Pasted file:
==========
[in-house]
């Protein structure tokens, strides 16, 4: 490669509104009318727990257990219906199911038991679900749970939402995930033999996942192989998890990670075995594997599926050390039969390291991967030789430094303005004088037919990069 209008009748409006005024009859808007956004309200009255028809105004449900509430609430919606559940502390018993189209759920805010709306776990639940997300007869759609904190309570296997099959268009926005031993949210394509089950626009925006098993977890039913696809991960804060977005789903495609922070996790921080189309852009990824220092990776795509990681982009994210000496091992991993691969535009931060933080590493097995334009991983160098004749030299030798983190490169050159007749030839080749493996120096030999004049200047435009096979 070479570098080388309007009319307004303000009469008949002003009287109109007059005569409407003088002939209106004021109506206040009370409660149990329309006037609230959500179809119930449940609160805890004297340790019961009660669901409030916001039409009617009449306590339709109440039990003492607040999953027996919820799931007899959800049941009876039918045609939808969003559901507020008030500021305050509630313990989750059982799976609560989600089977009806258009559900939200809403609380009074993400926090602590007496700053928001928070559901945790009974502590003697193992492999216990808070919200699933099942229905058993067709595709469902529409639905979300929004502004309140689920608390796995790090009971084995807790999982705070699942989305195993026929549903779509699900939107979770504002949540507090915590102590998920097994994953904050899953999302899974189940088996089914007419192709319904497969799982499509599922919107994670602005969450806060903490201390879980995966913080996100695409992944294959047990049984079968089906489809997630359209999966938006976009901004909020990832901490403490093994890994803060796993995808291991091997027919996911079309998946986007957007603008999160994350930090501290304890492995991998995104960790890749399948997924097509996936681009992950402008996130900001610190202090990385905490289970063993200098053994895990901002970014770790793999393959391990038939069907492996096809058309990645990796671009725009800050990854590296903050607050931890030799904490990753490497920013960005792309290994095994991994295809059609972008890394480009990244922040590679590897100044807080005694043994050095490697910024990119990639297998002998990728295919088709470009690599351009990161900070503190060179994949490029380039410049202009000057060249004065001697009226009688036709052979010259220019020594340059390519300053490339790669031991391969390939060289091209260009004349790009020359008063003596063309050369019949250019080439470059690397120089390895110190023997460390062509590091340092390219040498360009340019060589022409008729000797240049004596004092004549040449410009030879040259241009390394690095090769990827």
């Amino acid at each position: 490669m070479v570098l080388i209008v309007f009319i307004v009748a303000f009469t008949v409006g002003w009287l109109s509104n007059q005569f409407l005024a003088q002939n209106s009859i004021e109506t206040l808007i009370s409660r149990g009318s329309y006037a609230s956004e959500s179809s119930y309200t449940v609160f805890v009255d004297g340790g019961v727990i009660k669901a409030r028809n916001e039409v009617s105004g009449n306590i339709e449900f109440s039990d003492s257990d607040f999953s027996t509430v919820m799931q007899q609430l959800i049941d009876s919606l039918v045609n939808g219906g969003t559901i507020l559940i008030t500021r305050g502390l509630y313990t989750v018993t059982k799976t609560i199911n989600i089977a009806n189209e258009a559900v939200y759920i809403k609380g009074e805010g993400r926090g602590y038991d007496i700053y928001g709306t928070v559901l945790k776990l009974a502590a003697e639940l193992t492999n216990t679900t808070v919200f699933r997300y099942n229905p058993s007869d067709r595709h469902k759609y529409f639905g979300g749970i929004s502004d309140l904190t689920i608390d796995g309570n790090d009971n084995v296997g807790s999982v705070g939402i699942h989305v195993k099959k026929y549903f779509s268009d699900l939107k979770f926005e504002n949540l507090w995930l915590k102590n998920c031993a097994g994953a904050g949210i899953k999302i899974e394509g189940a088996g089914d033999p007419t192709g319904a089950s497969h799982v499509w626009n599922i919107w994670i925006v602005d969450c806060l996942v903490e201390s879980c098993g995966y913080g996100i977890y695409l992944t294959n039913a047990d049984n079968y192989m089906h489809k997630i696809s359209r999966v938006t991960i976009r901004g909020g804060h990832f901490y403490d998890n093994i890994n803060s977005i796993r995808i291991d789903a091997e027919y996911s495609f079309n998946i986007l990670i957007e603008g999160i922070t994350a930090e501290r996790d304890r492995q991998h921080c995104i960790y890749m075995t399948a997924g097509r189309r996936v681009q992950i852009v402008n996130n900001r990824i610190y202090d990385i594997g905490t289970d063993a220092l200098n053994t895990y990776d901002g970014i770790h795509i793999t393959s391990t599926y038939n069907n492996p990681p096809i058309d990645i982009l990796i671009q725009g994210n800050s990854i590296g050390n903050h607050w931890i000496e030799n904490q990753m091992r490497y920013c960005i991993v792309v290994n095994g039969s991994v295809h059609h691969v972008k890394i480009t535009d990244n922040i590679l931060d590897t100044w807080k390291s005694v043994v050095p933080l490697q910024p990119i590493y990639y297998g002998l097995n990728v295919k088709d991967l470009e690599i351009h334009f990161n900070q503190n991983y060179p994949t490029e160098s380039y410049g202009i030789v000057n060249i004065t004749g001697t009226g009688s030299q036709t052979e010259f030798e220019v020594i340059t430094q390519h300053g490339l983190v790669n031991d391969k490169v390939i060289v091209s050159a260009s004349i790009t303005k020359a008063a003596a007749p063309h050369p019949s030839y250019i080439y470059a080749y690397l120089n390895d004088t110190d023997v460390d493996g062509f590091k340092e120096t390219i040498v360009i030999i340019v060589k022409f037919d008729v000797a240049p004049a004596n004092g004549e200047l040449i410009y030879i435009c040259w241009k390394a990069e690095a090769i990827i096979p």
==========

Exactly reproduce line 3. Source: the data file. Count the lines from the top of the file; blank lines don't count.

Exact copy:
């Amino acid at each position: 490669m070479v570098l080388i209008v309007f009319i307004v009748a303000f009469t008949v409006g002003w009287l109109s509104n007059q005569f409407l005024a003088q002939n209106s009859i004021e109506t206040l808007i009370s409660r149990g009318s329309y006037a609230s956004e959500s179809s119930y309200t449940v609160f805890v009255d004297g340790g019961v727990i009660k669901a409030r028809n916001e039409v009617s105004g009449n306590i339709e449900f109440s039990d003492s257990d607040f999953s027996t509430v919820m799931q007899q609430l959800i049941d009876s919606l039918v045609n939808g219906g969003t559901i507020l559940i008030t500021r305050g502390l509630y313990t989750v018993t059982k799976t609560i199911n989600i089977a009806n189209e258009a559900v939200y759920i809403k609380g009074e805010g993400r926090g602590y038991d007496i700053y928001g709306t928070v559901l945790k776990l009974a502590a003697e639940l193992t492999n216990t679900t808070v919200f699933r997300y099942n229905p058993s007869d067709r595709h469902k759609y529409f639905g979300g749970i929004s502004d309140l904190t689920i608390d796995g309570n790090d009971n084995v296997g807790s999982v705070g939402i699942h989305v195993k099959k026929y549903f779509s268009d699900l939107k979770f926005e504002n949540l507090w995930l915590k102590n998920c031993a097994g994953a904050g949210i899953k999302i899974e394509g189940a088996g089914d033999p007419t192709g319904a089950s497969h799982v499509w626009n599922i919107w994670i925006v602005d969450c806060l996942v903490e201390s879980c098993g995966y913080g996100i977890y695409l992944t294959n039913a047990d049984n079968y192989m089906h489809k997630i696809s359209r999966v938006t991960i976009r901004g909020g804060h990832f901490y403490d998890n093994i890994n803060s977005i796993r995808i291991d789903a091997e027919y996911s495609f079309n998946i986007l990670i957007e603008g999160i922070t994350a930090e501290r996790d304890r492995q991998h921080c995104i960790y890749m075995t399948a997924g097509r189309r996936v681009q992950i852009v402008n996130n900001r990824i610190y202090d990385i594997g905490t289970d063993a220092l200098n053994t895990y990776d901002g970014i770790h795509i793999t393959s391990t599926y038939n069907n492996p990681p096809i058309d990645i982009l990796i671009q725009g994210n800050s990854i590296g050390n903050h607050w931890i000496e030799n904490q990753m091992r490497y920013c960005i991993v792309v290994n095994g039969s991994v295809h059609h691969v972008k890394i480009t535009d990244n922040i590679l931060d590897t100044w807080k390291s005694v043994v050095p933080l490697q910024p990119i590493y990639y297998g002998l097995n990728v295919k088709d991967l470009e690599i351009h334009f990161n900070q503190n991983y060179p994949t490029e160098s380039y410049g202009i030789v000057n060249i004065t004749g001697t009226g009688s030299q036709t052979e010259f030798e220019v020594i340059t430094q390519h300053g490339l983190v790669n031991d391969k490169v390939i060289v091209s050159a260009s004349i790009t303005k020359a008063a003596a007749p063309h050369p019949s030839y250019i080439y470059a080749y690397l120089n390895d004088t110190d023997v460390d493996g062509f590091k340092e120096t390219i040498v360009i030999i340019v060589k022409f037919d008729v000797a240049p004049a004596n004092g004549e200047l040449i410009y030879i435009c040259w241009k390394a990069e690095a090769i990827i096979p």